Lower Territory debt, higher revenue but also higher costs – they’re some of the details released today (9 February) as part of the ACT Government’s 2022-23 Budget Review.
An extra $50 million could also be found over the next four years as the government cracks down on people renting out their principal residence.
The review has updated the figures from the 2022-23 Budget Estimate, showing the ACT is now forecast to be $461.5 million in debt, an improvement of $21.5 million. This is also forecast to be lower every year of the forward estimates and is a cumulative improvement of $261.3 million over four years.
Chief Minister and Treasurer Andrew Barr said the main factor driving the Budget’s improved position was increased revenue from GST, particularly through 2022.
“There was a lot of money that had been saved by households during the pandemic and during lockdowns that they then went out and spent on goods and services that were taxable under the GST,” he said.
“Our strong labour market and near-full employment has also seen payroll tax go ahead of rates as the Territory’s single largest own source of revenue stream.
“I think that’s probably the first time in the Territory’s history the payroll tax has taken the number one position as the largest source of revenue for the Territory government … in recent times, this is a new trend.”
According to the Budget Review, total revenue is expected to be $318.7 million higher in 2022-23 and $969.7 million higher over four years to 2025-26 than previously forecast.
Own-source taxation revenue, including payroll tax, increased by $125.8 million in 2022-23, while there was an estimated $89.5 million increase in GST revenue.
However, there will be lower Suburban Land Agency, City Renewal Authority and Icon Water dividends and income tax equivalents of $29.6 million in 2022-23, but an increase of $59.9 million over four years.
The ACT population will increase to half a million people by 2027 and while a larger population delivers more GST revenue, it also means more needs to be spent to deliver services.
Total expenses in 2022-23 are expected to be $257.6 million higher than forecast and $614.5 million higher over the four years to 2025-26.
New infrastructure projects announced as part of the Budget Review include additional funding to support the design and construction of the John Gorton Drive and Molonglo River Bridge, upgrading energy infrastructure to supply the Woden and Tuggeranong bus depots and support the operation of up to 300 battery electric buses, additions to the Canberra Hospital expansion and the relocation of the Southside Child and Adolescent Mental Health Service.
Land tax revenue is expected to be $17.4 million higher in 2022-23 and $59 million higher over the four years when compared to the Budget Estimates.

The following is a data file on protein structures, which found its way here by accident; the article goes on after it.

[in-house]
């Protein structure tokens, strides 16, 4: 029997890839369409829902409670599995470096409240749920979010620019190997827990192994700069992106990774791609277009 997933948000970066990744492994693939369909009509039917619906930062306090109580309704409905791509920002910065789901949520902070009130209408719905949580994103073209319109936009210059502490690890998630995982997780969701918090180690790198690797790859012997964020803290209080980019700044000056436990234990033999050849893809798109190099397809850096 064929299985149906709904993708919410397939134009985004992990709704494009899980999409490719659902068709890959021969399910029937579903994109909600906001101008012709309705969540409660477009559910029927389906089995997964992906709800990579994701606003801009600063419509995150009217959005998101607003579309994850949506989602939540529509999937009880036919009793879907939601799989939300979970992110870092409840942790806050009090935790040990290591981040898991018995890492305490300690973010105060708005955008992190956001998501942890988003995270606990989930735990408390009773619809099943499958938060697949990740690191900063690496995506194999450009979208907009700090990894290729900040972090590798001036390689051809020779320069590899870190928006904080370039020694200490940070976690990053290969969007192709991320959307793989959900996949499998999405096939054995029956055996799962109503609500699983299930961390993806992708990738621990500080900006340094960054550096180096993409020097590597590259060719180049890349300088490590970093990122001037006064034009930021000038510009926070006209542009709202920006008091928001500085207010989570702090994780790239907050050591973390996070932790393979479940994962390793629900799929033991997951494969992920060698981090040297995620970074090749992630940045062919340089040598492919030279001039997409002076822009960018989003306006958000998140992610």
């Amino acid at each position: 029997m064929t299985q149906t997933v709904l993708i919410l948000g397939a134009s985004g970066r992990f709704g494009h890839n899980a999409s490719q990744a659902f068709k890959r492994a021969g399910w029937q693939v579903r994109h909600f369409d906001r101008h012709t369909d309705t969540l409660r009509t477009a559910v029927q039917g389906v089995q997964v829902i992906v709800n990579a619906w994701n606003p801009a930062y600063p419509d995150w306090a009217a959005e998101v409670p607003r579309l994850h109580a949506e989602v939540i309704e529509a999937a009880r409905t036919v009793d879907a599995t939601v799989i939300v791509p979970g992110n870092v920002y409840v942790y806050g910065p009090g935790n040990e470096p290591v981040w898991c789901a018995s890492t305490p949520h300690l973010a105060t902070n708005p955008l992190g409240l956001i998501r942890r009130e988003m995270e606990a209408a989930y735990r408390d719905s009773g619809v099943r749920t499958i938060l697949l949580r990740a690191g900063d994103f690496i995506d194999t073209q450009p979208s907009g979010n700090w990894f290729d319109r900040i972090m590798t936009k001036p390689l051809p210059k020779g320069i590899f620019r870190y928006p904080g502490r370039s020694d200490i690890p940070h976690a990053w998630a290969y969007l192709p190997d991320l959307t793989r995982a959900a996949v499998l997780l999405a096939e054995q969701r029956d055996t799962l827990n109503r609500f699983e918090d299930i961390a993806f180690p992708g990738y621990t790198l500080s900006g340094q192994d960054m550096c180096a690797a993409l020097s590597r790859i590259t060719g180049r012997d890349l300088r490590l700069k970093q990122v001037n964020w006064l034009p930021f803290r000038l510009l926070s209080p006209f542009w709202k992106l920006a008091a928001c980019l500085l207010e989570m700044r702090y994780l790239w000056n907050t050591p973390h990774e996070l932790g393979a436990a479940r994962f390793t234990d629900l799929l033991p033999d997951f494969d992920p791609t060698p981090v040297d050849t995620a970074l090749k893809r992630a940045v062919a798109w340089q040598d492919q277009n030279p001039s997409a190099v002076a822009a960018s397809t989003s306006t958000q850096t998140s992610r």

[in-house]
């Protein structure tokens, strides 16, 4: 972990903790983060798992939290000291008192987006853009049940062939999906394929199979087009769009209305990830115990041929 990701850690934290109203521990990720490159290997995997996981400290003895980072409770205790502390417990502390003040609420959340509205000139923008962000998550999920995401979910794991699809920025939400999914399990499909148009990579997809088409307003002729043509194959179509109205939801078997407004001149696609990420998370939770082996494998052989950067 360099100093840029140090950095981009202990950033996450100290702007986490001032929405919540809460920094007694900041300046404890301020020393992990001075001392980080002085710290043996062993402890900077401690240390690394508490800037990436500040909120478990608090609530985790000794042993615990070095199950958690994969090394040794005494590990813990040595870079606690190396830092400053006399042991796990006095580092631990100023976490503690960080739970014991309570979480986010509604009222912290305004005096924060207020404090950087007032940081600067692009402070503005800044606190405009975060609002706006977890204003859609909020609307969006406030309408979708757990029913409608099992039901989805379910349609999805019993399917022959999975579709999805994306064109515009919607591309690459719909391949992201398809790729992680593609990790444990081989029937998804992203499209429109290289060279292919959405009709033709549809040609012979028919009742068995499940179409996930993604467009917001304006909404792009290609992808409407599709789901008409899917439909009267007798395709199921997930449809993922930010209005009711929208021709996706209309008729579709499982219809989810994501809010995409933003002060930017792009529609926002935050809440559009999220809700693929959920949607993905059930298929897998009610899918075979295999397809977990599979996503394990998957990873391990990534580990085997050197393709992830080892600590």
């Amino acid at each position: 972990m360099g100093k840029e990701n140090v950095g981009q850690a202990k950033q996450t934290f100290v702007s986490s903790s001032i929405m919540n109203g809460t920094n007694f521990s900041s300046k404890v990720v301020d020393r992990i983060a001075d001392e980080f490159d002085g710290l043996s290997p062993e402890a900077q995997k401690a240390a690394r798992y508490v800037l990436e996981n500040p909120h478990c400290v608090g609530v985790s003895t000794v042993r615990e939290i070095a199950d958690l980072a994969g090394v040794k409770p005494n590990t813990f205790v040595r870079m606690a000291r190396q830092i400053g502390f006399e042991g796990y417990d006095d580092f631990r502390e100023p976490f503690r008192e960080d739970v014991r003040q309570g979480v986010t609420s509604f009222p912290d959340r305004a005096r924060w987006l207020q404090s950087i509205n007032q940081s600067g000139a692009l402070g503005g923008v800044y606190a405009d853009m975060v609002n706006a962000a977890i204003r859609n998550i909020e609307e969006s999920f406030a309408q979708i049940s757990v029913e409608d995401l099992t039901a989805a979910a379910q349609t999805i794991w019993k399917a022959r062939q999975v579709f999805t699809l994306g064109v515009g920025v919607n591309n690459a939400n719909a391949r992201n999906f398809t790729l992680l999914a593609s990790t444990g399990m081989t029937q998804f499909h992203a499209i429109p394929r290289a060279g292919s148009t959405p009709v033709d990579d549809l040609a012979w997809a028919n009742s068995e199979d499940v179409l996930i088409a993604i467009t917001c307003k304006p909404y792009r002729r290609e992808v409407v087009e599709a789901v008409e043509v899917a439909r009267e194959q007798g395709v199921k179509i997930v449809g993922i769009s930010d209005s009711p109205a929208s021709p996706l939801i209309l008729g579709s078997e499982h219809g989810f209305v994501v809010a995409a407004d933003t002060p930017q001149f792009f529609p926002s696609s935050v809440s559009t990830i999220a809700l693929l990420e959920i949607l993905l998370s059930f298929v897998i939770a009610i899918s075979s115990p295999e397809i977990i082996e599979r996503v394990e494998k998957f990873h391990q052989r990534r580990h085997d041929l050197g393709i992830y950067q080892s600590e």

Of that, $50 million of additional revenue is expected from cracking down on people dodging land tax, such as those who had declared a home as their primary residence but are, in fact, renting them out.
Mr Barr said there was a lot of property data available online which would let the government know who wasn’t declaring land use correctly.
“It doesn’t take too much sleuthing to match up rental databases, publicly available, with information on ‘is that property currently on the land tax system’,” he said.
“The advice to me from our revenue office was that there was a need for some additional resources to focus on compliance in this area.
“If there is a leakage in the tax base, it means those people who do the right thing are paying more than they should.”
Mr Barr also said the government would be going further with stamp duty cuts in upcoming budgets.
“The housing market was overheating last year, and so … we’re expecting the impact of interest rate increases to reduce the turnover in terms of properties on the market,” he said.
“As prices have been falling quite substantially, there is a link between property value and stamp duty collected, so the forecast for residential stamp duty collections is that they will continue to decline.
“That’s the nature of the housing market and substantially why we’ve been moving away from stamp duty as a source of revenue because it goes up and down depending on the housing market.”
Rates will rise but only through inflation.
They’re currently scheduled to be raised by 3.75 per cent.
One key risk to the economic outlook is rising interest rates and the uncertain impact of how high inflation will hit household budgets.
As the cost of living continues to bite, Mr Barr said it was possible relief for Canberrans would need to take priority over budget repair.
“We might need to increase the amount we put into a number of measures,” he said.
It’s hoped negotiations with the Commonwealth would provide some of that monetary relief through bilateral agreements.
Mr Barr was optimistic that even if a recession occurs, as predicted by some economists, the ACT would be well protected.
“I think the ACT has proven to be more resilient and somewhat counter-cyclical,” he said.
“If the economy does look like teetering on the edge of a recession, then a number of economic stabilisers kick in, such as Federal government spending and that tends to flow through our economy first.”
The 2023-24 Budget will be delivered in June.